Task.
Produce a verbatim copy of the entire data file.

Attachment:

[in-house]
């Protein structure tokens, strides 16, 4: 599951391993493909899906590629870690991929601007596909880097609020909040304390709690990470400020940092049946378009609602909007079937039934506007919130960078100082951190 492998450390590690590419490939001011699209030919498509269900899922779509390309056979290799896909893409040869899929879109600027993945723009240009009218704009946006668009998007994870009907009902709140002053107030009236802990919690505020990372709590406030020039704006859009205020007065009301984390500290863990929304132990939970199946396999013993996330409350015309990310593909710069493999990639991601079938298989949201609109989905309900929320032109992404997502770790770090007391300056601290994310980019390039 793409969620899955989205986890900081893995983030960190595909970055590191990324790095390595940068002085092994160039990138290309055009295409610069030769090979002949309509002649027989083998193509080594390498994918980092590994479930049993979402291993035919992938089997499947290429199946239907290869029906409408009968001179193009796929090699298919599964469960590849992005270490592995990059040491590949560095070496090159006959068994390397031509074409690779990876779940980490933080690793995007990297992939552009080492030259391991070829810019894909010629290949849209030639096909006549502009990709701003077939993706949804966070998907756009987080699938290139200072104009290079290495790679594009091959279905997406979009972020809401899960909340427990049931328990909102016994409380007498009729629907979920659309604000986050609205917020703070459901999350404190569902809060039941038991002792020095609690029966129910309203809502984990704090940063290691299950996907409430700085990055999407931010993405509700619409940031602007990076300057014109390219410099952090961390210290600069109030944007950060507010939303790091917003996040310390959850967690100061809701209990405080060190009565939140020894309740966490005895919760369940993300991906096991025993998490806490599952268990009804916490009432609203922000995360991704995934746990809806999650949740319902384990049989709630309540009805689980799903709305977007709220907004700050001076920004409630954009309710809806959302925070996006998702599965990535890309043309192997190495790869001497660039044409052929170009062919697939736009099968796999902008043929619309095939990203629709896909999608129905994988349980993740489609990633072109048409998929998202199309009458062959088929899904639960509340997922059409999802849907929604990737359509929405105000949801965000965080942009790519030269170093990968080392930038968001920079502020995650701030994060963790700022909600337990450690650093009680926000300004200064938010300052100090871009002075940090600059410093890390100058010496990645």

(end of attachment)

[in-house]
């Protein structure tokens, strides 16, 4: 599951391993493909899906590629870690991929601007596909880097609020909040304390709690990470400020940092049946378009609602909007079937039934506007919130960078100082951190 492998450390590690590419490939001011699209030919498509269900899922779509390309056979290799896909893409040869899929879109600027993945723009240009009218704009946006668009998007994870009907009902709140002053107030009236802990919690505020990372709590406030020039704006859009205020007065009301984390500290863990929304132990939970199946396999013993996330409350015309990310593909710069493999990639991601079938298989949201609109989905309900929320032109992404997502770790770090007391300056601290994310980019390039 793409969620899955989205986890900081893995983030960190595909970055590191990324790095390595940068002085092994160039990138290309055009295409610069030769090979002949309509002649027989083998193509080594390498994918980092590994479930049993979402291993035919992938089997499947290429199946239907290869029906409408009968001179193009796929090699298919599964469960590849992005270490592995990059040491590949560095070496090159006959068994390397031509074409690779990876779940980490933080690793995007990297992939552009080492030259391991070829810019894909010629290949849209030639096909006549502009990709701003077939993706949804966070998907756009987080699938290139200072104009290079290495790679594009091959279905997406979009972020809401899960909340427990049931328990909102016994409380007498009729629907979920659309604000986050609205917020703070459901999350404190569902809060039941038991002792020095609690029966129910309203809502984990704090940063290691299950996907409430700085990055999407931010993405509700619409940031602007990076300057014109390219410099952090961390210290600069109030944007950060507010939303790091917003996040310390959850967690100061809701209990405080060190009565939140020894309740966490005895919760369940993300991906096991025993998490806490599952268990009804916490009432609203922000995360991704995934746990809806999650949740319902384990049989709630309540009805689980799903709305977007709220907004700050001076920004409630954009309710809806959302925070996006998702599965990535890309043309192997190495790869001497660039044409052929170009062919697939736009099968796999902008043929619309095939990203629709896909999608129905994988349980993740489609990633072109048409998929998202199309009458062959088929899904639960509340997922059409999802849907929604990737359509929405105000949801965000965080942009790519030269170093990968080392930038968001920079502020995650701030994060963790700022909600337990450690650093009680926000300004200064938010300052100090871009002075940090600059410093890390100058010496990645």